For example, back in the late sixties there was a massive infrastructure program around the centennial celebrations, the 100-year celebrations, which I'm sure you're familiar with.

12:10 p.m.

A voice

[Inaudible--Editor].

June 5th, 2012 / 12:10 p.m.

Liberal

Scott Simms Bonavista—Gander—Grand Falls—Windsor, NL

Yes, exactly. There were a lot of arenas built—hockey arenas especially.

One of the hockey players involved in a stadium in a town called Bonavista was Michael Ryder. You talk about paying dividends.... They built this stadium many years ago, and just last year the Stanley Cup was paraded through that particular stadium. So it pays back in a way that's quite profound. Also, I think that when it comes to the Alex Baumanns of the world and the Victor Davises of the world, it also pays off in the local pools.

You brought up the rink program, which I think is something we should give serious consideration to resurrecting on a grander scale, because I do believe that the dividends are tremendous. So what you do is you have the municipalities in charge of their recreation, but with help about the infrastructure, because the smallest of the communities have a hard time leveraging this money to help to create.... Now, obviously not every community is going to have a 50-metre pool, but they can certainly have a pretty good soccer pitch, or they can have a pool where people can learn the basics and go from there to get them through college and maybe into the Olympics.

I was wondering about this. Do you think the smaller municipalities are crying for this once more?

12:10 p.m.

Senior Leader, Sport Matters Group

Chris Jones

I think it's our sense that it was an extremely popular initiative that had a lot of mayors in the queue and a lot of projects that were funded, and yet it probably only scratched the surface. In the depths, it is still in the order of about $15 billion. In some cases it's extremely pronounced because of demographic shifts and the arrival of new Canadians and so on.

One thing I think we saw in the Canadian sport policy process is that we now need to rationalize our resources so that maybe we create what are called multi-sport complexes, rather like the Germans do, where you're going to put a number of facilities together in one place. You might have a rugby training pitch, an arena, and an indoor synthetic field. If an athlete shows an aptitude at a certain age and the coaches decide that maybe that kid could do another sport, you could easily move him, because the coaches would be there—the athletic trainers—and I think that particular model has some virtues we need to look at.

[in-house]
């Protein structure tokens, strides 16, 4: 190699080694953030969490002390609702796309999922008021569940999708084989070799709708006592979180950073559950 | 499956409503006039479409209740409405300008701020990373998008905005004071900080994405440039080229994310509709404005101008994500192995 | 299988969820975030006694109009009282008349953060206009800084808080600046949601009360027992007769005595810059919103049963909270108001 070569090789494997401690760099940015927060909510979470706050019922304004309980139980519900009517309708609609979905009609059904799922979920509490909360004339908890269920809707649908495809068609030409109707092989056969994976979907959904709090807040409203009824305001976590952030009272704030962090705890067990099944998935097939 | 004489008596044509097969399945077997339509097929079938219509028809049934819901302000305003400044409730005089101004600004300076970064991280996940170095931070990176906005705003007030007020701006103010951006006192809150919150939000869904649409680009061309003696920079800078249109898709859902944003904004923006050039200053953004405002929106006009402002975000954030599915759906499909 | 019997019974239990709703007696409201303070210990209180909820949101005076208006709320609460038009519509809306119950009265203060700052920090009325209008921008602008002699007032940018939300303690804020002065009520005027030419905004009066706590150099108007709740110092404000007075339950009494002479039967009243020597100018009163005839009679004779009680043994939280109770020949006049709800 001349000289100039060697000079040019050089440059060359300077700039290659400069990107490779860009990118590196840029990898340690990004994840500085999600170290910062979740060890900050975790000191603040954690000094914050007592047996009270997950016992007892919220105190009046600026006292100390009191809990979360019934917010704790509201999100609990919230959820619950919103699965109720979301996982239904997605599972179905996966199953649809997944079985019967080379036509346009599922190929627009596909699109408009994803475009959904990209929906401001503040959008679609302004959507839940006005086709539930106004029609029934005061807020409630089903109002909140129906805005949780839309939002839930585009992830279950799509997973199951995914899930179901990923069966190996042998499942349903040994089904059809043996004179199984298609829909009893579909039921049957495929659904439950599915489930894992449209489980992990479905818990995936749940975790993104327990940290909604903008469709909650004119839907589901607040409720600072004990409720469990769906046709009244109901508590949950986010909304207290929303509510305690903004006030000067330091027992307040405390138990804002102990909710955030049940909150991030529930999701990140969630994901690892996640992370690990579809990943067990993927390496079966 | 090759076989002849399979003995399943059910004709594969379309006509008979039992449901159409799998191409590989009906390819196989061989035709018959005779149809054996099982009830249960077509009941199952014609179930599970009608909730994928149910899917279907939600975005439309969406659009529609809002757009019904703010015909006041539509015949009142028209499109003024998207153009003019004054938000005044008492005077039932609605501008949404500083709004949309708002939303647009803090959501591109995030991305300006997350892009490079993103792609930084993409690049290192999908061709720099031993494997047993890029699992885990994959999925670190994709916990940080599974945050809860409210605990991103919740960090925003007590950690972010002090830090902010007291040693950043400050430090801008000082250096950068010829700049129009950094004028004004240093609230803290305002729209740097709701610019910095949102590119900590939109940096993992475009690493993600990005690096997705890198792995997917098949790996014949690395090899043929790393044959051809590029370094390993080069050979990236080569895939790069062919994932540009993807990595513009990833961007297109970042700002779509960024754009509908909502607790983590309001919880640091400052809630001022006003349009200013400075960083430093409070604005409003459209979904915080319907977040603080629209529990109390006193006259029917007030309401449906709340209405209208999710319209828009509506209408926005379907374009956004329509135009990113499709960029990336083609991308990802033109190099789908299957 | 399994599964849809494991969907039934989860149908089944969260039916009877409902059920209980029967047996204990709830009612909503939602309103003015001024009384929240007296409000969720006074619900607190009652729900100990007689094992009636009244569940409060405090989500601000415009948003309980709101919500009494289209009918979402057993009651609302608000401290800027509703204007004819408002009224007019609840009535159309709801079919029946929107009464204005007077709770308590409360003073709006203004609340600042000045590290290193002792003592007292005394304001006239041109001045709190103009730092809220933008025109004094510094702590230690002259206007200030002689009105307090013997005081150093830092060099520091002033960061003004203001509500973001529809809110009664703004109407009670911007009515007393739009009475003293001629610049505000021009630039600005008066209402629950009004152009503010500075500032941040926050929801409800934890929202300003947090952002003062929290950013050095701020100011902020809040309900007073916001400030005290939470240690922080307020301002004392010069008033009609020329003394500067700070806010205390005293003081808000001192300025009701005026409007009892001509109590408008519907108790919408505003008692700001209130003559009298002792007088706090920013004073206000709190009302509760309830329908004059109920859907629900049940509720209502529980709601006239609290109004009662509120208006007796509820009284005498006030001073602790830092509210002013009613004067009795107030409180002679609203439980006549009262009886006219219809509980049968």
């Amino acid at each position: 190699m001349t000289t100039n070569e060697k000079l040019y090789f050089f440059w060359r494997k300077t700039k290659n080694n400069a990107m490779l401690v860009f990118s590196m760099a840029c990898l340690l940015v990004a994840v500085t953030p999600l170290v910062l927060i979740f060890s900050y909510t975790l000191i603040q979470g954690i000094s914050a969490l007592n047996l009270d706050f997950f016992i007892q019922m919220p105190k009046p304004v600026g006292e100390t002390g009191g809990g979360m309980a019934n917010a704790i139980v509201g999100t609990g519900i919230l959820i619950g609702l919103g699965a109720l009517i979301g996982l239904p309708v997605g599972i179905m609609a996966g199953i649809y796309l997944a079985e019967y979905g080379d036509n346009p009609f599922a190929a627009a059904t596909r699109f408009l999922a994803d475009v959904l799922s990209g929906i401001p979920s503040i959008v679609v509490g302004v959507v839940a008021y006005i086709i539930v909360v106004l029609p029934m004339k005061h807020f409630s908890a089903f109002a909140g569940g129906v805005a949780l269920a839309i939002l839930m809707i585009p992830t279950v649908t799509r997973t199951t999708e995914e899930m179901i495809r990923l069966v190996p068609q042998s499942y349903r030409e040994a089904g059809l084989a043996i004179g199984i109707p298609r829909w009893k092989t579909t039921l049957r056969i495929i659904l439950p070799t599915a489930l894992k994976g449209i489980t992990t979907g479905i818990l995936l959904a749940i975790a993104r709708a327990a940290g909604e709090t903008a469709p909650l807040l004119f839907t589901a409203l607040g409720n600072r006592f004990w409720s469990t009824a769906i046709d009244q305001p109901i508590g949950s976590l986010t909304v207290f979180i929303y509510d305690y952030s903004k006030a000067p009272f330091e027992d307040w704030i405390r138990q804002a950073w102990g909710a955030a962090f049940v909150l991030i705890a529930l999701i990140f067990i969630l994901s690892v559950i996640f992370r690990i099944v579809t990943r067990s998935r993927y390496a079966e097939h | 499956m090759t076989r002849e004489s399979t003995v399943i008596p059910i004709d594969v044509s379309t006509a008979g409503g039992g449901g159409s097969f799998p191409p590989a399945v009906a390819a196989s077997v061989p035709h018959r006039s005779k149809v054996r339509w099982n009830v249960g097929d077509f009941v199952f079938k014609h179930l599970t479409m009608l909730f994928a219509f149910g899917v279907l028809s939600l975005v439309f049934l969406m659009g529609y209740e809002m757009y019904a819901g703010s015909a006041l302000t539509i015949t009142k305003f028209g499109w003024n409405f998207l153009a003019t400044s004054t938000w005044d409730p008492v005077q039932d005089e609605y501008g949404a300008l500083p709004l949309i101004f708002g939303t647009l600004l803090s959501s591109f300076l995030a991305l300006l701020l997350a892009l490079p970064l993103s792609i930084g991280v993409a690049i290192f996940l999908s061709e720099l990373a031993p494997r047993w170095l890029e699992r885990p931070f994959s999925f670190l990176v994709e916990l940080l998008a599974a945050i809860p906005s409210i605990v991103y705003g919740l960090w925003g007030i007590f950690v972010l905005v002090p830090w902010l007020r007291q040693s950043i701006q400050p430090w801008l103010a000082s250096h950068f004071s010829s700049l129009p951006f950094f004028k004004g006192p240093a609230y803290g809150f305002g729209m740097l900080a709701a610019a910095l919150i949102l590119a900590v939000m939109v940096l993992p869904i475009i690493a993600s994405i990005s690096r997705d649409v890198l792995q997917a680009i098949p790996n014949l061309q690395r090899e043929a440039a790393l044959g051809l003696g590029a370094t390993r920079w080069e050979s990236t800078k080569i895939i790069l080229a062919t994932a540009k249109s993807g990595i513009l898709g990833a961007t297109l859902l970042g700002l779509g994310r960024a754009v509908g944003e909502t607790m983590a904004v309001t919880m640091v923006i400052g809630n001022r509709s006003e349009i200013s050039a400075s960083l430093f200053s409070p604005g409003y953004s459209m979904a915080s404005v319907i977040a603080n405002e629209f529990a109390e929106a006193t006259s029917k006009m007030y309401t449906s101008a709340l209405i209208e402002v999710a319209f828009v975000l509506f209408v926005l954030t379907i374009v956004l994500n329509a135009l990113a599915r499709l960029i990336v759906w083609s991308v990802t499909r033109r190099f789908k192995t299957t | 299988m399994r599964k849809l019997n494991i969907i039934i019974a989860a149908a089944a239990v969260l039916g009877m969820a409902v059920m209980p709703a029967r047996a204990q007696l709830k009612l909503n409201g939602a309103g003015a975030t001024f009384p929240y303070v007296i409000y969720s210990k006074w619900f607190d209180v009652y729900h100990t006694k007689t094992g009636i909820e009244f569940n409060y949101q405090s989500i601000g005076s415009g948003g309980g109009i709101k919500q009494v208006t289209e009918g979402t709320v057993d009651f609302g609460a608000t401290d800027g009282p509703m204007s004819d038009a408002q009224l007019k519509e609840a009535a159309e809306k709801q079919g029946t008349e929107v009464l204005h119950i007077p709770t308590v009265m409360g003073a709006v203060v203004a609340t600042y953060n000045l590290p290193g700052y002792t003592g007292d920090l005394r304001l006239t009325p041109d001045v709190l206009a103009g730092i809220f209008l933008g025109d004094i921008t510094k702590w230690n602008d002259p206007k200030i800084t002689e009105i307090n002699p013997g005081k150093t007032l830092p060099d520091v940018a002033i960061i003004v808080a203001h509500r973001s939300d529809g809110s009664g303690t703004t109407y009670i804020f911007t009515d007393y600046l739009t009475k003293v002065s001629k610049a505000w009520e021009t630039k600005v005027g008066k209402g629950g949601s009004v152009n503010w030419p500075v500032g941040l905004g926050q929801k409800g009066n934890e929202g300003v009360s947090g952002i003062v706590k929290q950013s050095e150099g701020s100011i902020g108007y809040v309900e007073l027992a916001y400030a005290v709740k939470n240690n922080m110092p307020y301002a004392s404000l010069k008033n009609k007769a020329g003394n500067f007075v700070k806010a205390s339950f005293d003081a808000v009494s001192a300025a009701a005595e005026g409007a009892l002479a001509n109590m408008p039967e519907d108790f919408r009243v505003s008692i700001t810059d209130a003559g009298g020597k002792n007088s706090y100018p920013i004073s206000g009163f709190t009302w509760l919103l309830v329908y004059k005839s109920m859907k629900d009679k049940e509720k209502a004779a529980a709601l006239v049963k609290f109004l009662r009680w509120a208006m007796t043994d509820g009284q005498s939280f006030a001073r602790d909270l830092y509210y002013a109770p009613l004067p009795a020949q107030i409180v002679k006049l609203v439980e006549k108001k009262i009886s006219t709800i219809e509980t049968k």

As to the program, I think it has a lot of merit, and when circumstances permit, we should look at re-authorizing it.

12:10 p.m.

Liberal

Scott Simms Bonavista—Gander—Grand Falls—Windsor, NL

So creating these plays with the flexibility and with the infrastructure that allows flexibility within the smaller communities--I totally agree.

I want to jump topics now and get to rugby. Pardon my ignorance on the sport of rugby, but is there a professional league on a grander scale that we participate in as Canadian athletes?

12:10 p.m.

Chief Executive Officer, Rugby Canada

Graham Brown

There is professional rugby around the world, but not in North America, so the majority of our particular men's national team players do play over in the U.K.

12:10 p.m.

Liberal

Scott Simms Bonavista—Gander—Grand Falls—Windsor, NL

Okay. Now, can we expect to see these athletes in the Olympics, the top players in the world...?

12:10 p.m.

Chief Executive Officer, Rugby Canada

Graham Brown

Yes. All of our athletes who go overseas to play all come back when we ask them to play for Canada. There's no problem.

12:10 p.m.

Liberal

Scott Simms Bonavista—Gander—Grand Falls—Windsor, NL

Okay. The professional athletes certainly are into the Olympics for rugby.

12:10 p.m.

Chief Executive Officer, Rugby Canada

12:10 p.m.

Liberal

Scott Simms Bonavista—Gander—Grand Falls—Windsor, NL

All right. So New Zealand stands a good chance of getting a medal, or South Africa, these nations—